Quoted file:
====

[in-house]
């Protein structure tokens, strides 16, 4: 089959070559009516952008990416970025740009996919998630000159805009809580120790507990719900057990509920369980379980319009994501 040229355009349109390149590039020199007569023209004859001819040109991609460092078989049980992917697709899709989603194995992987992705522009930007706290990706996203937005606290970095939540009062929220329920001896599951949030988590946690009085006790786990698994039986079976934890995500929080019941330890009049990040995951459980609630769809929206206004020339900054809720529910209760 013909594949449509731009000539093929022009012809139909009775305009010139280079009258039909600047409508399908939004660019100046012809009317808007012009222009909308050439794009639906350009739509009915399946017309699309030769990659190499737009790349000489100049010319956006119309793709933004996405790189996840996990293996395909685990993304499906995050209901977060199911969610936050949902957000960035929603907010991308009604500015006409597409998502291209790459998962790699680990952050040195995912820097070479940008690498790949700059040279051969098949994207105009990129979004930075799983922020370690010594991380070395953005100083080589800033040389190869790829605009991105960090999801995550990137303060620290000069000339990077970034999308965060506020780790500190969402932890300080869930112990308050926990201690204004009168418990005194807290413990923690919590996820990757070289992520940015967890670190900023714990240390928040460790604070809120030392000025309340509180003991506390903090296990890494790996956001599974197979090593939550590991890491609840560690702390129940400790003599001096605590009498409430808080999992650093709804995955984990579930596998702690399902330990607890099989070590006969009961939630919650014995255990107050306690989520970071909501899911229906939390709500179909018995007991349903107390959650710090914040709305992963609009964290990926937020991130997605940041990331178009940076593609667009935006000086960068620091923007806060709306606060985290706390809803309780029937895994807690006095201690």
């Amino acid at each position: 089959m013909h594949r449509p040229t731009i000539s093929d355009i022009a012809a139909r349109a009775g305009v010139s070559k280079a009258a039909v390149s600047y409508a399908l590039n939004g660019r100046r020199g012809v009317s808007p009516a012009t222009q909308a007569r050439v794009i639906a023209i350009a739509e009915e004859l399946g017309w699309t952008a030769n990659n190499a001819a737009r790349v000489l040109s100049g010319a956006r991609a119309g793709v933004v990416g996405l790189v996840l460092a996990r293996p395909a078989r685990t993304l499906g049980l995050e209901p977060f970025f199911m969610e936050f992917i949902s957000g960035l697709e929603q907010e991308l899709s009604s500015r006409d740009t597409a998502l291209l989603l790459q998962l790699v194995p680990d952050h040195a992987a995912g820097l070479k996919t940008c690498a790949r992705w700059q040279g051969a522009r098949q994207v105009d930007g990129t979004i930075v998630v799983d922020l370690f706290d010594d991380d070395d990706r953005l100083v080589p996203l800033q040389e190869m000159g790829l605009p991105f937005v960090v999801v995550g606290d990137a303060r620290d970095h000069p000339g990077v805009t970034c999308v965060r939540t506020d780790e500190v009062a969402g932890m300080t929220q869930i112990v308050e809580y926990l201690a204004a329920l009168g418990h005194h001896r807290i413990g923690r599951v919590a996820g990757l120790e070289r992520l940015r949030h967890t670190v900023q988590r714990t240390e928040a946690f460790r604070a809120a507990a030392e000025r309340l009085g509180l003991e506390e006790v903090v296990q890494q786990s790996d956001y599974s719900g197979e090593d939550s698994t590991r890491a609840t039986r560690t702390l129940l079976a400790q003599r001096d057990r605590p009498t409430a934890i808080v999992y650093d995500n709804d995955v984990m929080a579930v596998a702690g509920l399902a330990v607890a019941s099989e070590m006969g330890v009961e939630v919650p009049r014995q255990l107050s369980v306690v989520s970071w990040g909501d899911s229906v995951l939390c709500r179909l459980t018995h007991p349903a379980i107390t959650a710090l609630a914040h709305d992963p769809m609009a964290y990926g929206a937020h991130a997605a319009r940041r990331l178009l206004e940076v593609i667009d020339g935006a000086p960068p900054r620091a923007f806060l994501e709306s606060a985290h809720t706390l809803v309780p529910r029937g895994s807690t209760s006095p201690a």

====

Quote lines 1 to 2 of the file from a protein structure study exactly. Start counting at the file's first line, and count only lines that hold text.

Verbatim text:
[in-house]
């Protein structure tokens, strides 16, 4: 089959070559009516952008990416970025740009996919998630000159805009809580120790507990719900057990509920369980379980319009994501 040229355009349109390149590039020199007569023209004859001819040109991609460092078989049980992917697709899709989603194995992987992705522009930007706290990706996203937005606290970095939540009062929220329920001896599951949030988590946690009085006790786990698994039986079976934890995500929080019941330890009049990040995951459980609630769809929206206004020339900054809720529910209760 013909594949449509731009000539093929022009012809139909009775305009010139280079009258039909600047409508399908939004660019100046012809009317808007012009222009909308050439794009639906350009739509009915399946017309699309030769990659190499737009790349000489100049010319956006119309793709933004996405790189996840996990293996395909685990993304499906995050209901977060199911969610936050949902957000960035929603907010991308009604500015006409597409998502291209790459998962790699680990952050040195995912820097070479940008690498790949700059040279051969098949994207105009990129979004930075799983922020370690010594991380070395953005100083080589800033040389190869790829605009991105960090999801995550990137303060620290000069000339990077970034999308965060506020780790500190969402932890300080869930112990308050926990201690204004009168418990005194807290413990923690919590996820990757070289992520940015967890670190900023714990240390928040460790604070809120030392000025309340509180003991506390903090296990890494790996956001599974197979090593939550590991890491609840560690702390129940400790003599001096605590009498409430808080999992650093709804995955984990579930596998702690399902330990607890099989070590006969009961939630919650014995255990107050306690989520970071909501899911229906939390709500179909018995007991349903107390959650710090914040709305992963609009964290990926937020991130997605940041990331178009940076593609667009935006000086960068620091923007806060709306606060985290706390809803309780029937895994807690006095201690």